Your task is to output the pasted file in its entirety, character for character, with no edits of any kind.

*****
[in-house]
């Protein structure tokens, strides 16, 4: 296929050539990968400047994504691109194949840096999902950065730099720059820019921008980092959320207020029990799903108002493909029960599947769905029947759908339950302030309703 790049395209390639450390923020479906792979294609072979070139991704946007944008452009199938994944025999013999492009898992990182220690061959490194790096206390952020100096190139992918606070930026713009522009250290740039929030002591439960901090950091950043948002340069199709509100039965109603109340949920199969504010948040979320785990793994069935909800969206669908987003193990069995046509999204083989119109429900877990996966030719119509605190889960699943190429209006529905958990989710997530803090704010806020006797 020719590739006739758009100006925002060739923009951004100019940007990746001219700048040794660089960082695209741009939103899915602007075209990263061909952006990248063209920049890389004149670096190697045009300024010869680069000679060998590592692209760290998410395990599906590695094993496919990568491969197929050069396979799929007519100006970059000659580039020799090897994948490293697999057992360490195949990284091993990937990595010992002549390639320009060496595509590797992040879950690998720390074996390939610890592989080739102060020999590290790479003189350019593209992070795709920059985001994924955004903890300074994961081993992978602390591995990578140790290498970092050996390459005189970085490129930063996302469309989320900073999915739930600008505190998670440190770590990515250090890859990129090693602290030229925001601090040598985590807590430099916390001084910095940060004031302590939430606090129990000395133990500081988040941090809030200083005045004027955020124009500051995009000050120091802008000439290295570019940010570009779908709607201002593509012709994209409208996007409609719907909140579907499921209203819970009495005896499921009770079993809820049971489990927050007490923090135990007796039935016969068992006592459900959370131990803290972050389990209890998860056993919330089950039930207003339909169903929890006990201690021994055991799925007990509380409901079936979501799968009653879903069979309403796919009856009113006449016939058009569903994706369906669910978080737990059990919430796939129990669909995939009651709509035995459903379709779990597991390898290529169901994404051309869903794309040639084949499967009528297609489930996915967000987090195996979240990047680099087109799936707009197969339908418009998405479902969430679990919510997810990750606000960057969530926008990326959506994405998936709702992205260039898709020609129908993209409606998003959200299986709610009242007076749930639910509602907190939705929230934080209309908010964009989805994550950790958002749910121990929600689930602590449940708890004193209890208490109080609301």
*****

[in-house]
């Protein structure tokens, strides 16, 4: 296929050539990968400047994504691109194949840096999902950065730099720059820019921008980092959320207020029990799903108002493909029960599947769905029947759908339950302030309703 790049395209390639450390923020479906792979294609072979070139991704946007944008452009199938994944025999013999492009898992990182220690061959490194790096206390952020100096190139992918606070930026713009522009250290740039929030002591439960901090950091950043948002340069199709509100039965109603109340949920199969504010948040979320785990793994069935909800969206669908987003193990069995046509999204083989119109429900877990996966030719119509605190889960699943190429209006529905958990989710997530803090704010806020006797 020719590739006739758009100006925002060739923009951004100019940007990746001219700048040794660089960082695209741009939103899915602007075209990263061909952006990248063209920049890389004149670096190697045009300024010869680069000679060998590592692209760290998410395990599906590695094993496919990568491969197929050069396979799929007519100006970059000659580039020799090897994948490293697999057992360490195949990284091993990937990595010992002549390639320009060496595509590797992040879950690998720390074996390939610890592989080739102060020999590290790479003189350019593209992070795709920059985001994924955004903890300074994961081993992978602390591995990578140790290498970092050996390459005189970085490129930063996302469309989320900073999915739930600008505190998670440190770590990515250090890859990129090693602290030229925001601090040598985590807590430099916390001084910095940060004031302590939430606090129990000395133990500081988040941090809030200083005045004027955020124009500051995009000050120091802008000439290295570019940010570009779908709607201002593509012709994209409208996007409609719907909140579907499921209203819970009495005896499921009770079993809820049971489990927050007490923090135990007796039935016969068992006592459900959370131990803290972050389990209890998860056993919330089950039930207003339909169903929890006990201690021994055991799925007990509380409901079936979501799968009653879903069979309403796919009856009113006449016939058009569903994706369906669910978080737990059990919430796939129990669909995939009651709509035995459903379709779990597991390898290529169901994404051309869903794309040639084949499967009528297609489930996915967000987090195996979240990047680099087109799936707009197969339908418009998405479902969430679990919510997810990750606000960057969530926008990326959506994405998936709702992205260039898709020609129908993209409606998003959200299986709610009242007076749930639910509602907190939705929230934080209309908010964009989805994550950790958002749910121990929600689930602590449940708890004193209890208490109080609301």